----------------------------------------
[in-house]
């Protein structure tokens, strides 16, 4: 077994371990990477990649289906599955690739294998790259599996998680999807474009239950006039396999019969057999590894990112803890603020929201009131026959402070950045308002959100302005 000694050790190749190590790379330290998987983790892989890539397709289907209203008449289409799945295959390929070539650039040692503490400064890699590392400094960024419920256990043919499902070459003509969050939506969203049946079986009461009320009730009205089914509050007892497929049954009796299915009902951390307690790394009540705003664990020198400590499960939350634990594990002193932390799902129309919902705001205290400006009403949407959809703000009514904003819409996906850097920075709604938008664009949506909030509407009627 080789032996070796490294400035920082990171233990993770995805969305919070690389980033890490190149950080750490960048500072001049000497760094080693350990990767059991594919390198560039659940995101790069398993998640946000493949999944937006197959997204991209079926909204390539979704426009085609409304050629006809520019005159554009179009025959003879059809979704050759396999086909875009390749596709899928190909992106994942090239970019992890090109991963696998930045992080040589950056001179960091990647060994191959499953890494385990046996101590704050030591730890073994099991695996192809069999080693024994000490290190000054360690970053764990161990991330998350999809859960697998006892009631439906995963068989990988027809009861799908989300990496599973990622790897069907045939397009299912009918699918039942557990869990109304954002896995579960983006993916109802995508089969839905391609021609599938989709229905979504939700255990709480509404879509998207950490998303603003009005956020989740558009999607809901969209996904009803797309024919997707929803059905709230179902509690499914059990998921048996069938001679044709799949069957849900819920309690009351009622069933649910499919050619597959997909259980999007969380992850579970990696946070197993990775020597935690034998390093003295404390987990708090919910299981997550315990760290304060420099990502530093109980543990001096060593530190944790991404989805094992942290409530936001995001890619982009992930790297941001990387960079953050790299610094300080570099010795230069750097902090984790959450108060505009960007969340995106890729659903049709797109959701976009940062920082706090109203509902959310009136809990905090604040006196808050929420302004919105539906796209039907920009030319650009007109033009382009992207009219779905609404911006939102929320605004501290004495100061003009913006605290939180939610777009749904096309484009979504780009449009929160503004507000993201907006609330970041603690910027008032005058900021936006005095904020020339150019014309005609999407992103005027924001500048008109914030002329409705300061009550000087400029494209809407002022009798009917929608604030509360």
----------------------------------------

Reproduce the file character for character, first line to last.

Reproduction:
[in-house]
């Protein structure tokens, strides 16, 4: 077994371990990477990649289906599955690739294998790259599996998680999807474009239950006039396999019969057999590894990112803890603020929201009131026959402070950045308002959100302005 000694050790190749190590790379330290998987983790892989890539397709289907209203008449289409799945295959390929070539650039040692503490400064890699590392400094960024419920256990043919499902070459003509969050939506969203049946079986009461009320009730009205089914509050007892497929049954009796299915009902951390307690790394009540705003664990020198400590499960939350634990594990002193932390799902129309919902705001205290400006009403949407959809703000009514904003819409996906850097920075709604938008664009949506909030509407009627 080789032996070796490294400035920082990171233990993770995805969305919070690389980033890490190149950080750490960048500072001049000497760094080693350990990767059991594919390198560039659940995101790069398993998640946000493949999944937006197959997204991209079926909204390539979704426009085609409304050629006809520019005159554009179009025959003879059809979704050759396999086909875009390749596709899928190909992106994942090239970019992890090109991963696998930045992080040589950056001179960091990647060994191959499953890494385990046996101590704050030591730890073994099991695996192809069999080693024994000490290190000054360690970053764990161990991330998350999809859960697998006892009631439906995963068989990988027809009861799908989300990496599973990622790897069907045939397009299912009918699918039942557990869990109304954002896995579960983006993916109802995508089969839905391609021609599938989709229905979504939700255990709480509404879509998207950490998303603003009005956020989740558009999607809901969209996904009803797309024919997707929803059905709230179902509690499914059990998921048996069938001679044709799949069957849900819920309690009351009622069933649910499919050619597959997909259980999007969380992850579970990696946070197993990775020597935690034998390093003295404390987990708090919910299981997550315990760290304060420099990502530093109980543990001096060593530190944790991404989805094992942290409530936001995001890619982009992930790297941001990387960079953050790299610094300080570099010795230069750097902090984790959450108060505009960007969340995106890729659903049709797109959701976009940062920082706090109203509902959310009136809990905090604040006196808050929420302004919105539906796209039907920009030319650009007109033009382009992207009219779905609404911006939102929320605004501290004495100061003009913006605290939180939610777009749904096309484009979504780009449009929160503004507000993201907006609330970041603690910027008032005058900021936006005095904020020339150019014309005609999407992103005027924001500048008109914030002329409705300061009550000087400029494209809407002022009798009917929608604030509360």